Friday, May 28, 2004

Trying to return with some good news, chapter three

On May 19, the Bush administration's attempt to put the hammer to Greenpeace by prosecuting it under a rarely-enforced, 132 year-old law collapsed in complete failure. Judge Adalberto Jordan threw the case out without even the need for Greenpeace to make a defense, ruling that the government had failed to make a case.

The matter arose in February 2002, when Greenpeace volunteers as part of a peaceful protest boarded a cargo ship off the Florida coast that was transporting illegally-harvested mahogany from the Brazilian Amazon. John Ashcan, taking time off from color-coding our civil liberties, ignored those who actually boarded the vessel in favor of charging the entire organization under an 1872 law banning "sailormongering," the practice of having prostitutes board vessels approaching harbor in order to lure sailors off their ships and into brothels. It had previously been invoked exactly twice. The persecution, if successful, could have put the entire organization out of business.
Speaking from the Miami Federal Courthouse, Executive Director John Passacantando said, "America's tradition of free speech won a victory today, but our liberties are still not safe, the Bush administration and its allies seem bent on stifling our tradition of civil protest, a tradition that has made our country stronger throughout our history.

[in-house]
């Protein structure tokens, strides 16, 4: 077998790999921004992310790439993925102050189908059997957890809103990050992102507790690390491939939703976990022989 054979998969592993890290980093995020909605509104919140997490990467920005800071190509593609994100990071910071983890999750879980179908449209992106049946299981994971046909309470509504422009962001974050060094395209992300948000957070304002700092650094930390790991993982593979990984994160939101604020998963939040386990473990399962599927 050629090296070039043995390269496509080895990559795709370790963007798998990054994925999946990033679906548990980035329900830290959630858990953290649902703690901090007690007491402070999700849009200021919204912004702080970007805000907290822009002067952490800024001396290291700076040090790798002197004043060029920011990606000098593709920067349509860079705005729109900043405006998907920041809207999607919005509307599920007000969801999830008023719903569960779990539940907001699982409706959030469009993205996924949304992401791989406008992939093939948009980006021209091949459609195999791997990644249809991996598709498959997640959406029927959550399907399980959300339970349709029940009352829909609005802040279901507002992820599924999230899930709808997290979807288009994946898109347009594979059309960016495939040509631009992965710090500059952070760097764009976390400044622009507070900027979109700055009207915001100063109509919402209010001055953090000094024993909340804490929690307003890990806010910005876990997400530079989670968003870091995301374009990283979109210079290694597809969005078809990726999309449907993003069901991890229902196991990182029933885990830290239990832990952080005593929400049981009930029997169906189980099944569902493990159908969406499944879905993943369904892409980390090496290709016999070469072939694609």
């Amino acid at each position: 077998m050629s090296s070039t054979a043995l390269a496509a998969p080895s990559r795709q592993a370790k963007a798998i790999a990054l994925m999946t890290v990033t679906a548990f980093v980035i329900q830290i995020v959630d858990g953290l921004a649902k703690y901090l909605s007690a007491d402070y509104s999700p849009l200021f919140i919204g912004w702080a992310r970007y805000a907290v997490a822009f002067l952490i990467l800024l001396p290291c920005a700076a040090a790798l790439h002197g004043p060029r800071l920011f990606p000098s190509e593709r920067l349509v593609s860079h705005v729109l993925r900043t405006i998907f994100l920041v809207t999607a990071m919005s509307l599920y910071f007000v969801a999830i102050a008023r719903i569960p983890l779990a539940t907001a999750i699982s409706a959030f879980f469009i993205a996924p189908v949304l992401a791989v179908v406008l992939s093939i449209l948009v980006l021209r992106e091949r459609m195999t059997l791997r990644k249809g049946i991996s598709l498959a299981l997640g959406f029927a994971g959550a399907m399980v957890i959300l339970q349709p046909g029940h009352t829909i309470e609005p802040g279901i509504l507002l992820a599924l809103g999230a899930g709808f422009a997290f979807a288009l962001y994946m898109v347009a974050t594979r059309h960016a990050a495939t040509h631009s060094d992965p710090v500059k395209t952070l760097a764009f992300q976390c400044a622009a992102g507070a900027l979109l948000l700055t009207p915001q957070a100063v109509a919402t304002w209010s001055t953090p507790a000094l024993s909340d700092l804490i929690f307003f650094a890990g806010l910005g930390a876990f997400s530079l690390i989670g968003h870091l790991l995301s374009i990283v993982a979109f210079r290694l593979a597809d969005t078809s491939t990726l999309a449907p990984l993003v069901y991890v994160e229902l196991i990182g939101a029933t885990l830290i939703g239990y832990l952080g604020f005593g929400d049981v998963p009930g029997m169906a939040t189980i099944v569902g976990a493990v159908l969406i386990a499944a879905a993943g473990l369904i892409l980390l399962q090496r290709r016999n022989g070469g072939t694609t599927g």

"Greenpeace is grateful to everyone who stood with us, from Al Gore and Julian Bond to the citizens of Miami and people around the world. We will never give up the struggle to protect our forests, our air and oceans, and to build a green and peaceful future."
Greenpeace is not without its problems, common among the so-called "Big Greens," of forgetting its roots, both grass and spiritual, but it still stands as a good example of the power of direct action and retains a valuable role to play. The victory should be celebrated both on civil liberties and environmental grounds.

However, we can't forget that even victories such as these are not unalloyed: Often, the government's purpose is not to win their case (they had to know that was a far-fetched possibility here) but to drain resources and distract attention, to make opposition groups less effective by making them spend their time and energies in legal defenses rather than political battles: a government form of SLAPP (Strategic Lawsuits Against Public Participation, suits filed by corporations to intimidate and financially drain opponents). Until there is some form of redress, some variation of a SLAPP-back (the practice of counter-suing corporations when their SLAPPs failed, as they usually did, which has cut back on their use), until the government can be held accountable for its misuse of courts as a means of squelching opposition, this kind of thing will continue.

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